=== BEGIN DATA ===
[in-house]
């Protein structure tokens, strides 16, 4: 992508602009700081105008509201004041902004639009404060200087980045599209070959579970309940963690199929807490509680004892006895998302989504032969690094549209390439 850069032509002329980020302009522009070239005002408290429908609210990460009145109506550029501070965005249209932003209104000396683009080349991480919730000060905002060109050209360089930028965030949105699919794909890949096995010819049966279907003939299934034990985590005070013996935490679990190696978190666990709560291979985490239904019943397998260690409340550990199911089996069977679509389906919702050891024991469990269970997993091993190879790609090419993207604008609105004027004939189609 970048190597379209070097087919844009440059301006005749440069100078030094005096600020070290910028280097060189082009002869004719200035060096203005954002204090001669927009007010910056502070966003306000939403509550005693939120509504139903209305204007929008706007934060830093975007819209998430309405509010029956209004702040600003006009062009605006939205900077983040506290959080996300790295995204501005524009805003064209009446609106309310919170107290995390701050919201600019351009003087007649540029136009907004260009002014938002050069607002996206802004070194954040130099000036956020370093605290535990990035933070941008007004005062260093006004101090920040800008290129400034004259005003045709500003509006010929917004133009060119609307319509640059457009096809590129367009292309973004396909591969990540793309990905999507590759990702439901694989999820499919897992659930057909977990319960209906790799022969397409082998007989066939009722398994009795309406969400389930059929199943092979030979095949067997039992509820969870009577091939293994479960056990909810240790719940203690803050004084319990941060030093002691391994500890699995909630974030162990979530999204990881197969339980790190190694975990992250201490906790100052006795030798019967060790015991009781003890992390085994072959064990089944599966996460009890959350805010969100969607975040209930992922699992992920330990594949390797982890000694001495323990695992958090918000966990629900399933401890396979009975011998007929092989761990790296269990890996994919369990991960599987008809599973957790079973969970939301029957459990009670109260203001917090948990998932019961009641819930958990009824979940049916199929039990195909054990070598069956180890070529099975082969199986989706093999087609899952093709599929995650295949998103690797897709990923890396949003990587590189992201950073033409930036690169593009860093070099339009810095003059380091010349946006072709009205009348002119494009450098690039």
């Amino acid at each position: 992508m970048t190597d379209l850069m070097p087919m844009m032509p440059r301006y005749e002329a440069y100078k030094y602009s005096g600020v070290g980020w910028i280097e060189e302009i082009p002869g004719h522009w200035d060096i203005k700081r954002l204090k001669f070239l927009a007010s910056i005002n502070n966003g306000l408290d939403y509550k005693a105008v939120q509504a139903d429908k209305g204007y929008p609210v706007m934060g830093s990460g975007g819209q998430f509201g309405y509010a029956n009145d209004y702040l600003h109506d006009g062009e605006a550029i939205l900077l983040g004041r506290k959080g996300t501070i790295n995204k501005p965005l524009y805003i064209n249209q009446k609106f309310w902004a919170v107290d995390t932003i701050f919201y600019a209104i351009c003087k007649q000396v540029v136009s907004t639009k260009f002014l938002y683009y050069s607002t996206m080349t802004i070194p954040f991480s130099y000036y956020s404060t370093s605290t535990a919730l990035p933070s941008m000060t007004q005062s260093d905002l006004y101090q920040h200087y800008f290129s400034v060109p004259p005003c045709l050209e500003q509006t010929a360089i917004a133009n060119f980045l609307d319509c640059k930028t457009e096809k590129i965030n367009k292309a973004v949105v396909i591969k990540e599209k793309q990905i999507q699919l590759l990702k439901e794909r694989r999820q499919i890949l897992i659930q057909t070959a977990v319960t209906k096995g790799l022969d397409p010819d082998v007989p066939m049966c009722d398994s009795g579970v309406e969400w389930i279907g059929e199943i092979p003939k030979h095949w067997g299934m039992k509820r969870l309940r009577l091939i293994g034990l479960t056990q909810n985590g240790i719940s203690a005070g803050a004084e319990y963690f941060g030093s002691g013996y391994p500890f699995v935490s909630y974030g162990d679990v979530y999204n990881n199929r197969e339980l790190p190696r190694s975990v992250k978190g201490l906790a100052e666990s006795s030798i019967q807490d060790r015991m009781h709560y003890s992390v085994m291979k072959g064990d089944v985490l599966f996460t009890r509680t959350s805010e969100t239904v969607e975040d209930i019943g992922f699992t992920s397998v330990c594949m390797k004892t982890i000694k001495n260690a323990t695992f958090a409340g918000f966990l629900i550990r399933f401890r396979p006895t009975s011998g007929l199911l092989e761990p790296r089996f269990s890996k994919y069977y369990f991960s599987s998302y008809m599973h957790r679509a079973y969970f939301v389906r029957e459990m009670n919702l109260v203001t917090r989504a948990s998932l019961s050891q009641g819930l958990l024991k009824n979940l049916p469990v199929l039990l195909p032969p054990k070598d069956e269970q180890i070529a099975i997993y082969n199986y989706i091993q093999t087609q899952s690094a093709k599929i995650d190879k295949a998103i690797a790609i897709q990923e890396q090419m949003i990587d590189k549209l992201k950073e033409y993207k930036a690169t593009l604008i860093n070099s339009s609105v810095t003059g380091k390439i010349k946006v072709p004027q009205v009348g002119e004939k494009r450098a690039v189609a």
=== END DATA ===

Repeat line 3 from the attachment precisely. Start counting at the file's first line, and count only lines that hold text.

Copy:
């Amino acid at each position: 992508m970048t190597d379209l850069m070097p087919m844009m032509p440059r301006y005749e002329a440069y100078k030094y602009s005096g600020v070290g980020w910028i280097e060189e302009i082009p002869g004719h522009w200035d060096i203005k700081r954002l204090k001669f070239l927009a007010s910056i005002n502070n966003g306000l408290d939403y509550k005693a105008v939120q509504a139903d429908k209305g204007y929008p609210v706007m934060g830093s990460g975007g819209q998430f509201g309405y509010a029956n009145d209004y702040l600003h109506d006009g062009e605006a550029i939205l900077l983040g004041r506290k959080g996300t501070i790295n995204k501005p965005l524009y805003i064209n249209q009446k609106f309310w902004a919170v107290d995390t932003i701050f919201y600019a209104i351009c003087k007649q000396v540029v136009s907004t639009k260009f002014l938002y683009y050069s607002t996206m080349t802004i070194p954040f991480s130099y000036y956020s404060t370093s605290t535990a919730l990035p933070s941008m000060t007004q005062s260093d905002l006004y101090q920040h200087y800008f290129s400034v060109p004259p005003c045709l050209e500003q509006t010929a360089i917004a133009n060119f980045l609307d319509c640059k930028t457009e096809k590129i965030n367009k292309a973004v949105v396909i591969k990540e599209k793309q990905i999507q699919l590759l990702k439901e794909r694989r999820q499919i890949l897992i659930q057909t070959a977990v319960t209906k096995g790799l022969d397409p010819d082998v007989p066939m049966c009722d398994s009795g579970v309406e969400w389930i279907g059929e199943i092979p003939k030979h095949w067997g299934m039992k509820r969870l309940r009577l091939i293994g034990l479960t056990q909810n985590g240790i719940s203690a005070g803050a004084e319990y963690f941060g030093s002691g013996y391994p500890f699995v935490s909630y974030g162990d679990v979530y999204n990881n199929r197969e339980l790190p190696r190694s975990v992250k978190g201490l906790a100052e666990s006795s030798i019967q807490d060790r015991m009781h709560y003890s992390v085994m291979k072959g064990d089944v985490l599966f996460t009890r509680t959350s805010e969100t239904v969607e975040d209930i019943g992922f699992t992920s397998v330990c594949m390797k004892t982890i000694k001495n260690a323990t695992f958090a409340g918000f966990l629900i550990r399933f401890r396979p006895t009975s011998g007929l199911l092989e761990p790296r089996f269990s890996k994919y069977y369990f991960s599987s998302y008809m599973h957790r679509a079973y969970f939301v389906r029957e459990m009670n919702l109260v203001t917090r989504a948990s998932l019961s050891q009641g819930l958990l024991k009824n979940l049916p469990v199929l039990l195909p032969p054990k070598d069956e269970q180890i070529a099975i997993y082969n199986y989706i091993q093999t087609q899952s690094a093709k599929i995650d190879k295949a998103i690797a790609i897709q990923e890396q090419m949003i990587d590189k549209l992201k950073e033409y993207k930036a690169t593009l604008i860093n070099s339009s609105v810095t003059g380091k390439i010349k946006v072709p004027q009205v009348g002119e004939k494009r450098a690039v189609a």